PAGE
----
The Gambling Act 2005 (which established the new regulator for gambling, the Gambling Commission) governs all forms of gambling apart from the National Lottery and spread betting. The key licensing objectives of the Act are:
- Preventing gambling from being a source of crime or disorder, being associated with crime or disorder or being used to support crime
- Ensuring that gambling is conducted in a fair and open way
- Protecting children and other vulnerable persons from being harmed or exploited by gambling
The Gambling Act specifies three categories of licenses that may be issued – Operating, Personal, and Premises. The former two are issued by the Gambling Commission whilst the Premises license is issued by Local Authorities. Under the Act, licensing authorities are required to prepare and publish a Statement of Principles which sets out the policies that the licensing authority will generally apply to promote the Licensing Objectives when making decisions on applications made under the Act.
Local authorities are required to establish a licensing committee made up of local councillors in order to carry out their functions. This is supposed to give local residents a greater say and promote democratic accountability about gambling within communities.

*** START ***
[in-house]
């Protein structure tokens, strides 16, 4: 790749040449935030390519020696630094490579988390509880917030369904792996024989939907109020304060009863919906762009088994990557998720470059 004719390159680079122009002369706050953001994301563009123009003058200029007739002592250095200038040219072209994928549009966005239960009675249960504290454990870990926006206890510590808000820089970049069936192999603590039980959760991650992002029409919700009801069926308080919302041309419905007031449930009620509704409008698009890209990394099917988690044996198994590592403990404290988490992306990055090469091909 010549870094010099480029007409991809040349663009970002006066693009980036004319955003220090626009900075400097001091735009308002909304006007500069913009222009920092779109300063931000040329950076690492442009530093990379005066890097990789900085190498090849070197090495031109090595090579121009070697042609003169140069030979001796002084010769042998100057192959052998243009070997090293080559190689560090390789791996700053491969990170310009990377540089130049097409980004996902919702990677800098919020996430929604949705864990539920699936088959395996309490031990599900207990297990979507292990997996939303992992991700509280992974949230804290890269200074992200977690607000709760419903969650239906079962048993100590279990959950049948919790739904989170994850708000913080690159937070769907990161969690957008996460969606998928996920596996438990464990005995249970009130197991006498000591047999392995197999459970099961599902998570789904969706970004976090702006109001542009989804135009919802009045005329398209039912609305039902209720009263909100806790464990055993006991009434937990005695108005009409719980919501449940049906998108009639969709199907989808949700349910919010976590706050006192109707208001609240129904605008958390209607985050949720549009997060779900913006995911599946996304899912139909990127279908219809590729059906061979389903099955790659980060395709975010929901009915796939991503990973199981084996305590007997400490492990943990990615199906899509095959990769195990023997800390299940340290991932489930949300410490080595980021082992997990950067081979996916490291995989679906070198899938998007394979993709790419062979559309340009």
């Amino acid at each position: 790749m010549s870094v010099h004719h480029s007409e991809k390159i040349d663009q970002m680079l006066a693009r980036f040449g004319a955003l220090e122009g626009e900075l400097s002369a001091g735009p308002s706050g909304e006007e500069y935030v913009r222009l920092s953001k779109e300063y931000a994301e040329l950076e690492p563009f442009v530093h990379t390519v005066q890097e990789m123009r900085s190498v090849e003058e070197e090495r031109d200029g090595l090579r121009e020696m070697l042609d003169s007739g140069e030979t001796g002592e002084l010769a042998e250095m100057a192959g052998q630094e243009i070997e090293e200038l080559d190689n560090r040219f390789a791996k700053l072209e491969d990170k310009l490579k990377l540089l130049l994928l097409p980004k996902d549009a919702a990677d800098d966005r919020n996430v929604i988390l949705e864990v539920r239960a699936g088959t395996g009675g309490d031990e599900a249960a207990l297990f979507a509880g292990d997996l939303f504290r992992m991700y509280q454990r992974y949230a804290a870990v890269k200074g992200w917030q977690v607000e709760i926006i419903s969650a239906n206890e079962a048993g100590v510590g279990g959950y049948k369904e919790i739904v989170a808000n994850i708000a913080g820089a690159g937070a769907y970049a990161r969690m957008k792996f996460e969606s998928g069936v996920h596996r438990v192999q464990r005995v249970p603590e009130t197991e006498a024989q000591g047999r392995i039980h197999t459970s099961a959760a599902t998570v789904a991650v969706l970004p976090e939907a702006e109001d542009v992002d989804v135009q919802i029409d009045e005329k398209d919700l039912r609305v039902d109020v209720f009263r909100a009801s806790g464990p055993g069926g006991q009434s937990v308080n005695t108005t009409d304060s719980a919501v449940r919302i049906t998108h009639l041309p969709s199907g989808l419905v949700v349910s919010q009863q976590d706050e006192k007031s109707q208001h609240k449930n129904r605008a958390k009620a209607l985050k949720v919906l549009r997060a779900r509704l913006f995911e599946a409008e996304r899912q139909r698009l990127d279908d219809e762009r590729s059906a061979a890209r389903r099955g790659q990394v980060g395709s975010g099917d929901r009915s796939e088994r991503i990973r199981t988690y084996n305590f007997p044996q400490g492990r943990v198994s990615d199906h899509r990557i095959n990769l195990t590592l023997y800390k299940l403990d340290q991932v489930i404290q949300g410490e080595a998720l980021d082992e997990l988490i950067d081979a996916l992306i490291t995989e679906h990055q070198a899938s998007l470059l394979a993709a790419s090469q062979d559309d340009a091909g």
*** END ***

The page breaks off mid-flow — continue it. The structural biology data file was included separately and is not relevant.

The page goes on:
When an application for a premises licence is made, external parties, such as residents, the police or environmental health, may make representations about the application. The licensing authority can consider all relevant representations and other factors, at a hearing before making its final decision. However, unlike the Licensing Act, the licensing authority itself can challenge an application as one of several organisations designated as “responsible authorities”.
In making its decision on an application, licensing authorities can impose flexible sanctions such as restricting hours of operation, requiring extra staff and limiting gaming machines to ensure that the specific issues or concerns of their community are adequately provided for.
The Act also makes it possible for licensing authorities to act in the interests of local residents. Local residents or responsible authorities can seek a review of a licence for any particular premises.
The question that many are asking is how active Southall’s Councillors are (and have been) in making representation on behalf of residents in relation to applications for gambling licenses. It comes as no great surprise to learn that too many Southall councillors have a distinct lack of interest in such matters, let alone any desire to take any positive action to stop the continuing decay of Southall.
Sadly Sharma, the Ealing Southall MP, appears to share a similar ambivalence on the issue of Southall being in pole position to become West London’s gambling hub. Yet Sharma continues to clutch on to his job of councillor, whilst only paying lip service to his duties as a councillor. According to figures published on Ealing’s website, Sharma has the lowest attendance record of Council meetings – he has only attended 33% meetings he was scheduled to attend during 2008.09.